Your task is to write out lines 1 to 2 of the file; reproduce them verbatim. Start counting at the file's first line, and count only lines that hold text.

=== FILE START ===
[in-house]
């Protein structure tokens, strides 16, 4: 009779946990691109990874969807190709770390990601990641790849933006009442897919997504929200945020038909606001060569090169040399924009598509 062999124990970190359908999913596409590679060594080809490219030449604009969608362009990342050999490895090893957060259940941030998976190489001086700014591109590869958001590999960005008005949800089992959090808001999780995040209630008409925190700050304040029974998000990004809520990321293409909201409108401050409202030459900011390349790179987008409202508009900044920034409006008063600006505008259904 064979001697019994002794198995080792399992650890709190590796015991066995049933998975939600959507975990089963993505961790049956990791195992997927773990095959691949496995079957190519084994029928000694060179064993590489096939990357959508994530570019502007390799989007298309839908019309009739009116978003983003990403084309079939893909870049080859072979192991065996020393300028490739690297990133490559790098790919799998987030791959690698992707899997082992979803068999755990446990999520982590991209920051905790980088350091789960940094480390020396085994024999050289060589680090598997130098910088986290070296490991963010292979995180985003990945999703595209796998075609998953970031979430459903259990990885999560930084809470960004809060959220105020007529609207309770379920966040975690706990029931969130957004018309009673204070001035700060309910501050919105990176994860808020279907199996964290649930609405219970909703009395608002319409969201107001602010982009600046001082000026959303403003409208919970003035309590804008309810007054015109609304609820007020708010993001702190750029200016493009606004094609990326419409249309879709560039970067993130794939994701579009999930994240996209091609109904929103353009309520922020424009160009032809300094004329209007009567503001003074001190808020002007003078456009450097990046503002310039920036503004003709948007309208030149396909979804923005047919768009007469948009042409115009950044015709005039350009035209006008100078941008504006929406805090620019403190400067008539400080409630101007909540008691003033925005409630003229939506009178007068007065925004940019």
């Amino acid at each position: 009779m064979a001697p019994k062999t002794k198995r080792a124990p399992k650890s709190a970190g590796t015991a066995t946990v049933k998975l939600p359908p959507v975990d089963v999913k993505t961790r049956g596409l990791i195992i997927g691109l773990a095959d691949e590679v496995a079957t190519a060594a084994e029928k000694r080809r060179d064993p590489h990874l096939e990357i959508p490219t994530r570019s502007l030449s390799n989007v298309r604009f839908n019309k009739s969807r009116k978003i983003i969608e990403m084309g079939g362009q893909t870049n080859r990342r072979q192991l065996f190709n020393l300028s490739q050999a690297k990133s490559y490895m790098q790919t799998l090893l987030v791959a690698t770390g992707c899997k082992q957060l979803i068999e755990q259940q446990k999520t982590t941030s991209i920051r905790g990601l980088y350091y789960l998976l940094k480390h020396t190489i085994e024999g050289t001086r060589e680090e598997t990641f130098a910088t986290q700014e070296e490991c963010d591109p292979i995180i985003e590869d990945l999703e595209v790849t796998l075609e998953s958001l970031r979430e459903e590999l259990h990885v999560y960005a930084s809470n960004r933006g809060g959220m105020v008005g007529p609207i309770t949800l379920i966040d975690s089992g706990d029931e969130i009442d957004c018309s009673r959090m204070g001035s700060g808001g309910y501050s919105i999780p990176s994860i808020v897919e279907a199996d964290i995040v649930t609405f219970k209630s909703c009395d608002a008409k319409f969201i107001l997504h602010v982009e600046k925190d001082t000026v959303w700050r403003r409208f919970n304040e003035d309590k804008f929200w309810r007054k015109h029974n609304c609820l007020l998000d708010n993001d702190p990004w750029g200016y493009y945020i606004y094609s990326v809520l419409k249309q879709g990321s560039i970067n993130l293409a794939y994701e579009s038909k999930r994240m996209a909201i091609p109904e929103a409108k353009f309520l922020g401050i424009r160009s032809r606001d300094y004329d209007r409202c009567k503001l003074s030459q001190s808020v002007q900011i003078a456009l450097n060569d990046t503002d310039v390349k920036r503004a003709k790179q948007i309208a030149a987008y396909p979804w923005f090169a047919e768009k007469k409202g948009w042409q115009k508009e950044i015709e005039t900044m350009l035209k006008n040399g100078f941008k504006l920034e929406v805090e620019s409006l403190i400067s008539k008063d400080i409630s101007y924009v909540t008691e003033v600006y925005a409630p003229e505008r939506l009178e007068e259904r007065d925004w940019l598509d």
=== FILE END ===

[in-house]
């Protein structure tokens, strides 16, 4: 009779946990691109990874969807190709770390990601990641790849933006009442897919997504929200945020038909606001060569090169040399924009598509 062999124990970190359908999913596409590679060594080809490219030449604009969608362009990342050999490895090893957060259940941030998976190489001086700014591109590869958001590999960005008005949800089992959090808001999780995040209630008409925190700050304040029974998000990004809520990321293409909201409108401050409202030459900011390349790179987008409202508009900044920034409006008063600006505008259904 064979001697019994002794198995080792399992650890709190590796015991066995049933998975939600959507975990089963993505961790049956990791195992997927773990095959691949496995079957190519084994029928000694060179064993590489096939990357959508994530570019502007390799989007298309839908019309009739009116978003983003990403084309079939893909870049080859072979192991065996020393300028490739690297990133490559790098790919799998987030791959690698992707899997082992979803068999755990446990999520982590991209920051905790980088350091789960940094480390020396085994024999050289060589680090598997130098910088986290070296490991963010292979995180985003990945999703595209796998075609998953970031979430459903259990990885999560930084809470960004809060959220105020007529609207309770379920966040975690706990029931969130957004018309009673204070001035700060309910501050919105990176994860808020279907199996964290649930609405219970909703009395608002319409969201107001602010982009600046001082000026959303403003409208919970003035309590804008309810007054015109609304609820007020708010993001702190750029200016493009606004094609990326419409249309879709560039970067993130794939994701579009999930994240996209091609109904929103353009309520922020424009160009032809300094004329209007009567503001003074001190808020002007003078456009450097990046503002310039920036503004003709948007309208030149396909979804923005047919768009007469948009042409115009950044015709005039350009035209006008100078941008504006929406805090620019403190400067008539400080409630101007909540008691003033925005409630003229939506009178007068007065925004940019």